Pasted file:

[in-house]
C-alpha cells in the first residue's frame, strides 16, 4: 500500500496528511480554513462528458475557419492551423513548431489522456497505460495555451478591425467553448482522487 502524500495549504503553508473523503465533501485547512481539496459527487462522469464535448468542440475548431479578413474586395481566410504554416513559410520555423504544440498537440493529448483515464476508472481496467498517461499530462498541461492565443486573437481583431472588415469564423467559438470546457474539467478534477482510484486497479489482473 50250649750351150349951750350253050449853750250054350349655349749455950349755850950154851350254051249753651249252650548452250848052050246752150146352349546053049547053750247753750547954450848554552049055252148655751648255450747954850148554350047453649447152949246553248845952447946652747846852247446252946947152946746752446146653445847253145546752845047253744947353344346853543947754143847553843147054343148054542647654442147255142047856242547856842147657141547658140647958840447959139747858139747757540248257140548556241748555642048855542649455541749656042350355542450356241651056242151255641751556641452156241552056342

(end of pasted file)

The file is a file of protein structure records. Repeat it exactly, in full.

[in-house]
C-alpha cells in the first residue's frame, strides 16, 4: 500500500496528511480554513462528458475557419492551423513548431489522456497505460495555451478591425467553448482522487 502524500495549504503553508473523503465533501485547512481539496459527487462522469464535448468542440475548431479578413474586395481566410504554416513559410520555423504544440498537440493529448483515464476508472481496467498517461499530462498541461492565443486573437481583431472588415469564423467559438470546457474539467478534477482510484486497479489482473 50250649750351150349951750350253050449853750250054350349655349749455950349755850950154851350254051249753651249252650548452250848052050246752150146352349546053049547053750247753750547954450848554552049055252148655751648255450747954850148554350047453649447152949246553248845952447946652747846852247446252946947152946746752446146653445847253145546752845047253744947353344346853543947754143847553843147054343148054542647654442147255142047856242547856842147657141547658140647958840447959139747858139747757540248257140548556241748555642048855542649455541749656042350355542450356241651056242151255641751556641452156241552056342